Q&A: Mort Marcus and Ira Bernstein

Debmar-Mercury's dynamic duo are bringing a new business model to television

Veteran syndie execs Mort Marcus and Ira Bernstein joined forces to form Debmar-Mercury in 2004, and the Lionsgate subsidiary quickly built a portfolio of first-run and off-net shows and movie libraries. Then a few years ago the company got into the sitcom business with a unique model for "Tyler Perry's House of Payne," which began with an unheard-of 90 episode order and amassed 172 episodes in two years on TBS and in broadcast syndication. Deb-Mer followed up with Perry's "Meet the Browns" on TBS, which recently sold in syndication, and two other cable comedy series using the same template: a Will Ferrell/Adam McKay sitcom starring Jon Heder at Comedy Central and a series based on Ice Cube's 2005 feature "Are We There Yet?" at TBS.

The Hollywood Reporter: Instead of making a pilot, you produce 10 episodes for your network partners. If they rate well, you get a pickup for 90 more episodes. Why is this an effective model?

Mort Marcus: We're trying to find a way to do shows at the highest quality while saving dollars. This model does it on a couple of bases. One is by attracting the largest, the biggest talent to the mix. They don't need huge episodic rates. They're getting a huge piece of the program in terms of net position, much more than they normally would get. In return they're taking either no fees or very low fees, because they're playing for the bigger picture. So ironically it actually puts them on the same side of the networks, because the only way they get a payoff is if the show is funny and repeats well. And, secondly, once you get an order for 90, the ability to amortize the cost of production becomes fantastic. We're doing the shows for pretty much half of what a network show would be done for, maybe less than half. And yet, nobody believes they're sacrificing quality.

THR: What's in it for the networks? They have to commit to a pretty big production order.

Ira Bernstein: They have several advantages. One is they're in business with a pretty high level of talent that might not otherwise...

Marcus: Not us, not us, not us!

Bernstein: I'm talking about everybody from Will Ferrell, Adam McKay and Jon Heder to Ice Cube and Joe Roth and Tyler Perry. These are people that typically don't do traditional television. So they get to be in business with really high-end talent and their buy-in is very low-risk in the sense of the ten episodes -- even in failure the network won't lose much money on the 10 episodes.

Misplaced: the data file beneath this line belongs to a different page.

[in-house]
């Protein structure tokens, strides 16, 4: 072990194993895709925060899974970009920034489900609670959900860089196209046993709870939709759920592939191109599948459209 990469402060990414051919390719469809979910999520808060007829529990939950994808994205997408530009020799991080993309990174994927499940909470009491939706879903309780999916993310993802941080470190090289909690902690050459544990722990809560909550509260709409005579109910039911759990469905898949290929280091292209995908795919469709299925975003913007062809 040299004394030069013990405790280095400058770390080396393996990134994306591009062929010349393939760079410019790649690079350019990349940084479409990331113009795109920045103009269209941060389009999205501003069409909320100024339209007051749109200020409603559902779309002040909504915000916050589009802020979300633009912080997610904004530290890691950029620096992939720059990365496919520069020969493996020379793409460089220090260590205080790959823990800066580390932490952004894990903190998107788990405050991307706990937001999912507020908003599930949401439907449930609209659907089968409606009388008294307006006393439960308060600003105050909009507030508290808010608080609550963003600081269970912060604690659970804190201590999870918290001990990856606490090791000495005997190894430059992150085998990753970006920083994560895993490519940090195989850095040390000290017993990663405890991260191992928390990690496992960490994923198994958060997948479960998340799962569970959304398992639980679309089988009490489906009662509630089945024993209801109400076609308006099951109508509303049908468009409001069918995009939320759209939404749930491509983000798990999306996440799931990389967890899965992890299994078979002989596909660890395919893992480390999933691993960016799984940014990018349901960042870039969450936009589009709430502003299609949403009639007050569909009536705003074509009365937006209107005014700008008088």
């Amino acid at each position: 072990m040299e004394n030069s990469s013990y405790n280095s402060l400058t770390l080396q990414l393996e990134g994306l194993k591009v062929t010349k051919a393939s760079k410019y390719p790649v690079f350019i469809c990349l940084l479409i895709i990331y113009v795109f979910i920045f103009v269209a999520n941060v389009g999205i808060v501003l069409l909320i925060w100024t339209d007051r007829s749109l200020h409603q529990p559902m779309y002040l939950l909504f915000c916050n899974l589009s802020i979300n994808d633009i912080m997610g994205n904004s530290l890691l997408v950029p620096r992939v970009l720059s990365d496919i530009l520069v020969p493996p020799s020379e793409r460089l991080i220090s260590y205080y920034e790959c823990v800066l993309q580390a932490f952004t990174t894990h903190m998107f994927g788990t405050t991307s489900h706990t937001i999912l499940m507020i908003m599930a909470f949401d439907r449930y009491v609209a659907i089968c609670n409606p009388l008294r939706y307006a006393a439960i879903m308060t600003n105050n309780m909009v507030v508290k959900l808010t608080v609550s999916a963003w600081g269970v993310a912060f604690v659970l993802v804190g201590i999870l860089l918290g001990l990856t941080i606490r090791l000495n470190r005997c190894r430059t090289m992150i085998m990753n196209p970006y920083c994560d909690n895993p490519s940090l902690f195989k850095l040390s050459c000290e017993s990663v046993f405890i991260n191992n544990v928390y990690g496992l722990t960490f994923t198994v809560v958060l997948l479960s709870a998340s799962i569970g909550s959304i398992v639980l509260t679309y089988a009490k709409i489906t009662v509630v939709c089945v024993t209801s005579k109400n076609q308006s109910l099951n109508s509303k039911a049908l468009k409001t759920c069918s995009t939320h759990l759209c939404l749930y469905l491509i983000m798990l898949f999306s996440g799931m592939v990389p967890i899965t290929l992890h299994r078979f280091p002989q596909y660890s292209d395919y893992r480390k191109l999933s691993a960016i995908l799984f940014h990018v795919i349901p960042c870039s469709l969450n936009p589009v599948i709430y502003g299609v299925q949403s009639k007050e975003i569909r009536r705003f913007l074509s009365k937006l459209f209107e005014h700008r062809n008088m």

Marcus: Because it's less than what they would have had to pay if they did it themselves.

Bernstein: If they did a really expensive pilot and it didn't work, that's just money that goes down the drain. This is something that's on the air, that even if it doesn't work it's appealing to advertisers because of who's involved in it. So in failure, there isn't much downside to the network. And the plus side they get to see 10 episodes. They get to have research on the 10 episodes and then they get to make a decision based on what the audience reaction was. They're ordering 100 episodes; it's a huge order but it's at a price that's much more efficient than if they were just ordering 12 at a time. And they get to amortize the order, paying for it like an acquisition -- yet it plays for them much more like an original show.

Marcus: They're getting the 90 at less than half of what they would have had to spend.

THR: Your model was born at a time when the pipeline for comedies was pretty dry. Now they seem to be picking up on broadcast TV. Do you think your product will still be attractive?

Bernstein: If you look at what's happening this season, it's great. Maybe there are two (promising) new comedies. But even if you say those two will work, the marketplace needs more than two. And, I think that this is much more efficient for both the cable network and ultimately for the TV stations, because we're pricing it really for the economy of the world in which we're now living.

Marcus: Remember we're doing 100 in about two and a half years. The networks take four to five years to do that. That's also part of the cost-savings. We're looking at both the Will Ferrell sitcom and the "Are We There Yet" sitcom: Once they go past the 10 and work, we're looking at 35-40 episodes a year. Remember, they did 39 "Honeymooners" in one year. I don't understand why no one can do that anymore.

THR: Any interest from the broadcast networks to adopt the model and work with you?

Marcus: We actually didn't show any of these projects to broadcast networks, but we're starting to believe that with the right project, we would like to have a substantial conversation with some of them. We believe it could fit.

Bernstein: For us that would create an extra window, which is a good thing. You theoretically would have broadcast networks, cable and syndication.

Marcus: But if you're a broadcast network, it' s got to be the right creative project. They need to get a high rating, and we totally get it. But if we have the right project that could get a rating, they wouldn't mind saving the money. And we are working on a couple of projects that really would work for a broadcast network.